PORTLAND -- Snow fell overnight Monday and then the moisture froze on area roads, creating icy patches that cancelled many schools and kept commuters at home.
And a little more snow could be coming as temps remain below freezing, forecasters said.
Side roads were the worst but even highways and interstates had patches of black ice. The problems stretched from the Gorge and mountains to Portland and Salem where the city's seven snow plow crews were already working around the clock.
“Temperatures all over the place are in the 20s, and with light winds, the wind chill puts temperatures in the lower teens,” KGW Meteorologist Nick Allard said Tuesday morning.
Conditions weren't expected to change much throughout the day and Allard said some small bands of moisture were creating snow from Salem northwards towards Portland.
Residents were advised to stay home if they could. But experts said that drivers who must venture out on the roads should slow down and be aware of their surroundings. It's also a good idea to check condition maps and traffic alerts before heading out.
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The sliding and spinning started late Monday night. Highway 26 was especially slick in the westbound lanes just west of the Vista Ridge Tunnels, causing several cars to crash in fender benders just before 11 p.m. And on I-84 near Multnomah Falls, a trooper's car was struck by a car as the officer investigated another icy collision. No one was seriously injured.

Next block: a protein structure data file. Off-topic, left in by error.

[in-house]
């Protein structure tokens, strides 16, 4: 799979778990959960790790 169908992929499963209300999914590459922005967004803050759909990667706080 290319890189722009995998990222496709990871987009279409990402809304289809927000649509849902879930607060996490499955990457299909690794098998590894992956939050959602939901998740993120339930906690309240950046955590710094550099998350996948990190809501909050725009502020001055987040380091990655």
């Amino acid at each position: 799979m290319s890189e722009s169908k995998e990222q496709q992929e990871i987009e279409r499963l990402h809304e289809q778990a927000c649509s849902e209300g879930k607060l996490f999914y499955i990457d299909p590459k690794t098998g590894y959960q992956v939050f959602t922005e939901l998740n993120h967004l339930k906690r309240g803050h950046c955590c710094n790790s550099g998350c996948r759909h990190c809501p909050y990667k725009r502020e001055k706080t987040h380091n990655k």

Tuesday night, temperatures were expected to drop once again -- this time into the low to mid-teens. But then on Wednesday and on Thanksgiving, residents will finally get a break with warmer temperatures.
"We'll see a few more clouds with high temperatures in the mid-30s. We will also get above freezing and should stay dry," Allard said. "From there, Thanksgiving looks dry until late when some rain will push in and mainly fall as rain unless we have some cold air trapped in the Gorge."
Snow began falling Sunday
Snow started falling Sunday afternoon in the higher elevations of the foothills, from Longview south to the Willamette Valley.
On the valley floor, including in Portland, there was a mix of conditions - but mostly rain.
TriMet put chains on all its buses Sunday night as a precaution, but then took some of the chains off Monday morning for routes that were totally dry during the morning commute.
Bend residents may wake up Wednesday morning to minus five degrees, he said, and The Dalles might drop down to single digits.
Special weather statements were issued for the Portland Metro Area, Vancouver, Central Willamette Valley, Central and Northwest Oregon Coast Ranges, Northern Oregon Cascades and foothills, Upper Hood River Valley and Western Columbia River Gorge.
More: Portland elevation chart
KGW Meteorologists have forecast that this winter is shaping up as a strong La Nina weather pattern. La Nina patterns have traditionally been associated with above average precipitation and heavier snow accumulations. More: La Nina winter expected